The strange events surrounding the “viper of copper” that follow provide a reminder, even amid the progress of the march and military successes, of the Israelites’ usual waywardness. As usual, the problem is food; several things, however, make this brief story unusual amid the rebellion narratives. For one, the punishment is unique; for another, the people call upon Moshe to remove the plague -- in a manner that is more reminiscent of Pharaoh in Egypt, with the Plagues, than of previous Israelite behavior. Finally, there is the Bible’s record of what happened to the copper object: it was preserved in the cult and worshiped by the people, until it was smashed during the large-scale religious reform under King Hezekiah of Judah. One might note that the divine punishment for sin, once accomplished, clears the way for the Israelite victories that follow immediately. -- Everett Fox, The Five Books of Moses

This story is the only case of what appears to be sympathetic magic in these books. It is also the only depiction of a sacred object that is not associated with the Tent of Meeting and its contents. Related to this fact, and perhaps more significant, it is the only sacred object that is not connected in any way with Aaron and the priests of his family. Rather, it is personally made and mounted by Moses himself. This fits with the fact that it was Moses’ staff that miraculously became a snake at the burning bush and in Egypt; Aaron’s staff became a different kind of serpent. The text is unclear as to whether the snake is used only on the occasion of this crisis or if it continues to be mounted in some visible location. -- Richard Elliott Friedman, Commentary on the Torah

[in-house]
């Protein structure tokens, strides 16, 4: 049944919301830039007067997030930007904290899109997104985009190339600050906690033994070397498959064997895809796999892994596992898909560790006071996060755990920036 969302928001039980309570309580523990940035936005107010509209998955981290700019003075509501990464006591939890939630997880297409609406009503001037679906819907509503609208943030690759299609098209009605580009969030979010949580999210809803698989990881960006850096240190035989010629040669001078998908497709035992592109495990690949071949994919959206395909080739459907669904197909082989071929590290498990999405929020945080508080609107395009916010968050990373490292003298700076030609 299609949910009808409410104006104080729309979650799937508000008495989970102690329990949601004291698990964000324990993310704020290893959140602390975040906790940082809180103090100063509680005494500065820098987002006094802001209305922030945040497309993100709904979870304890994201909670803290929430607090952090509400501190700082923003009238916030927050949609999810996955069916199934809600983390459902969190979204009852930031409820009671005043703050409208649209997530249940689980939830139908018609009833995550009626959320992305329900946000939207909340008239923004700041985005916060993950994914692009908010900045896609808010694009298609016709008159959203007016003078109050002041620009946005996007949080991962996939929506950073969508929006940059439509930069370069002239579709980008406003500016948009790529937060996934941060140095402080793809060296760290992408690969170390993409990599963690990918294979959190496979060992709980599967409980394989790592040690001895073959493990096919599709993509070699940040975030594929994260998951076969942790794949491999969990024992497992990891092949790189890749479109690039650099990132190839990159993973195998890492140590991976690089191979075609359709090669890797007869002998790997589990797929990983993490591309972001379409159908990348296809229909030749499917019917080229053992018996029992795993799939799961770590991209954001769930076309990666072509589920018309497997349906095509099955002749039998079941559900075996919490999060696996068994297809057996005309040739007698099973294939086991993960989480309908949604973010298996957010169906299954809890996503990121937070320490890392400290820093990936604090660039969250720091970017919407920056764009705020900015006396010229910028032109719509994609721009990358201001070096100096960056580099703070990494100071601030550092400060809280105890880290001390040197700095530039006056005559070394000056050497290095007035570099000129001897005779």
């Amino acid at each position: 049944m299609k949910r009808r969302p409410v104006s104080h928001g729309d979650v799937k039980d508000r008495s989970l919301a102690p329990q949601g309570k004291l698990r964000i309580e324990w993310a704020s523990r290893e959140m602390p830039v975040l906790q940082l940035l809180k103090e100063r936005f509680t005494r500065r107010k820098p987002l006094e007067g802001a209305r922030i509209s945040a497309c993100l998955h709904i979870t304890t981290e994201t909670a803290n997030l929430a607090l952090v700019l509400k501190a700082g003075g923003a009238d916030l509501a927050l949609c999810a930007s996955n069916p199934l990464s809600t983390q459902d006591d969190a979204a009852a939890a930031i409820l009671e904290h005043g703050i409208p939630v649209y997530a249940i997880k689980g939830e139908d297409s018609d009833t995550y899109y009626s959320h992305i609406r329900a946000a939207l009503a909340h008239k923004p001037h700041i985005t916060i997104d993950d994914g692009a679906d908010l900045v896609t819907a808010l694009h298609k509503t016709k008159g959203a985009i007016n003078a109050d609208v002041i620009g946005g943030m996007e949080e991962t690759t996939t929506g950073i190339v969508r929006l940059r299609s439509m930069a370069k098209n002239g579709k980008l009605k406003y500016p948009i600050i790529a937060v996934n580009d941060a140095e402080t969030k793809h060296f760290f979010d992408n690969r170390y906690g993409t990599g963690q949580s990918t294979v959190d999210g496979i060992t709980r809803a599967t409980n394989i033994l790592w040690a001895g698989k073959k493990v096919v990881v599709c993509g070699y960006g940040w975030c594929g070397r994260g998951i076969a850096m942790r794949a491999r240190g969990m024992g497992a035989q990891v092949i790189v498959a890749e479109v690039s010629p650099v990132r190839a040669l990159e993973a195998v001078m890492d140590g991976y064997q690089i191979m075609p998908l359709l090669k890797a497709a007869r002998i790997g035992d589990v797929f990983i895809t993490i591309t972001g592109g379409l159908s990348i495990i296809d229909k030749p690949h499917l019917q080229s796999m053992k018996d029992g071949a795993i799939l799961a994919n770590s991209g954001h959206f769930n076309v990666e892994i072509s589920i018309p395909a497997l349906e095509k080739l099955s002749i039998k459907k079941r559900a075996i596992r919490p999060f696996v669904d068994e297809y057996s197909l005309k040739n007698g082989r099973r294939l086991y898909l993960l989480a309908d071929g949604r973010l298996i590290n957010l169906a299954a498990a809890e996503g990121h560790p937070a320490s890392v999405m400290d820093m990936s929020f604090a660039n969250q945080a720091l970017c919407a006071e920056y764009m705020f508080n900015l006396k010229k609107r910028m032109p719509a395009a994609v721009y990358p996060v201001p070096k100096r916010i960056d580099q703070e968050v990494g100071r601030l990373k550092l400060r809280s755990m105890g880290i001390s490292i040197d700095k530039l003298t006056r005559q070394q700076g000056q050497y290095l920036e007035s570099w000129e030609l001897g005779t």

Questions for Discussion:

The Zohar reflects on our common tendency to regret our mistakes only when we come face-to-face with the negative consequences of our actions. Sometimes, the threat of punishment is more harrowing than the punishment itself. Does this mean that intimidation can sometimes be a good thing? Under what circumstances can a threat become a force for good action?

Fox points out that the Israelites turn to Moses when they are faced with the likelihood of suffering. Does this mean that the Israelites are finally recognizing Moses as a leader they can trust? Do they recognize that he has already interceded on their behalf several times? Or are they only looking to him only out of desperation? Would it not be better for them to reach out to God directly?

Friedman illuminates the fact that Moses is the creator of the serpent, which represents a rare foray into crafting ritual objects. Why does God look to Moses to create the serpent? Why would Aaron not be asked to do this? Does this mean that this passage is, as Fox suggests, an anomaly of sorts, or is God trying to make some sort of point by enabling Moses to take part in matters often reserved for those absorbed in the Temple cult?